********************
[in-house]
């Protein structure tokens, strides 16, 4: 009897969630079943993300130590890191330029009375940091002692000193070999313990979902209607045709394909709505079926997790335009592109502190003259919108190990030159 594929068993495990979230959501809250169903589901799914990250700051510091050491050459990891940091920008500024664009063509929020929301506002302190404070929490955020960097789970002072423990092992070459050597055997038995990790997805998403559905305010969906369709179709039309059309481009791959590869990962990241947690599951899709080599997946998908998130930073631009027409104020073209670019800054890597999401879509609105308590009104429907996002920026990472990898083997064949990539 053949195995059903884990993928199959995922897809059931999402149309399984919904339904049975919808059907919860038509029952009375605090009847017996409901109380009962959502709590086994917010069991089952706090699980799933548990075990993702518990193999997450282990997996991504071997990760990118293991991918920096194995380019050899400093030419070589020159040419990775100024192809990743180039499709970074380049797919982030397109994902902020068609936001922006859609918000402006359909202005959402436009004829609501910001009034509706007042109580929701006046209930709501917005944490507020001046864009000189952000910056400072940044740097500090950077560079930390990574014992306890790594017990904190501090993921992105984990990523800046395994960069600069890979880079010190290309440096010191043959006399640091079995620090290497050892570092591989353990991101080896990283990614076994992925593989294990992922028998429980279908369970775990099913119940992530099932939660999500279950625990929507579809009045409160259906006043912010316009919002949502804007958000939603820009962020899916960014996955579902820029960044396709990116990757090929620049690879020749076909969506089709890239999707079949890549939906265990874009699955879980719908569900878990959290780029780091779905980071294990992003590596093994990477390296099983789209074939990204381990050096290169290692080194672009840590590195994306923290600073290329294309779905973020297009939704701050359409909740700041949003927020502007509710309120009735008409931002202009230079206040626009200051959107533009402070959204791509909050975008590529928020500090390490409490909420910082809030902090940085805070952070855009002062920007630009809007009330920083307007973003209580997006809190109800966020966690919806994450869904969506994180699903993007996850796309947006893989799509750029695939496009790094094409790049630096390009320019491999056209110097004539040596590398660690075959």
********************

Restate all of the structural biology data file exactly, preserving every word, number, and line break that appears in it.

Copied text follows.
[in-house]
């Protein structure tokens, strides 16, 4: 009897969630079943993300130590890191330029009375940091002692000193070999313990979902209607045709394909709505079926997790335009592109502190003259919108190990030159 594929068993495990979230959501809250169903589901799914990250700051510091050491050459990891940091920008500024664009063509929020929301506002302190404070929490955020960097789970002072423990092992070459050597055997038995990790997805998403559905305010969906369709179709039309059309481009791959590869990962990241947690599951899709080599997946998908998130930073631009027409104020073209670019800054890597999401879509609105308590009104429907996002920026990472990898083997064949990539 053949195995059903884990993928199959995922897809059931999402149309399984919904339904049975919808059907919860038509029952009375605090009847017996409901109380009962959502709590086994917010069991089952706090699980799933548990075990993702518990193999997450282990997996991504071997990760990118293991991918920096194995380019050899400093030419070589020159040419990775100024192809990743180039499709970074380049797919982030397109994902902020068609936001922006859609918000402006359909202005959402436009004829609501910001009034509706007042109580929701006046209930709501917005944490507020001046864009000189952000910056400072940044740097500090950077560079930390990574014992306890790594017990904190501090993921992105984990990523800046395994960069600069890979880079010190290309440096010191043959006399640091079995620090290497050892570092591989353990991101080896990283990614076994992925593989294990992922028998429980279908369970775990099913119940992530099932939660999500279950625990929507579809009045409160259906006043912010316009919002949502804007958000939603820009962020899916960014996955579902820029960044396709990116990757090929620049690879020749076909969506089709890239999707079949890549939906265990874009699955879980719908569900878990959290780029780091779905980071294990992003590596093994990477390296099983789209074939990204381990050096290169290692080194672009840590590195994306923290600073290329294309779905973020297009939704701050359409909740700041949003927020502007509710309120009735008409931002202009230079206040626009200051959107533009402070959204791509909050975008590529928020500090390490409490909420910082809030902090940085805070952070855009002062920007630009809007009330920083307007973003209580997006809190109800966020966690919806994450869904969506994180699903993007996850796309947006893989799509750029695939496009790094094409790049630096390009320019491999056209110097004539040596590398660690075959």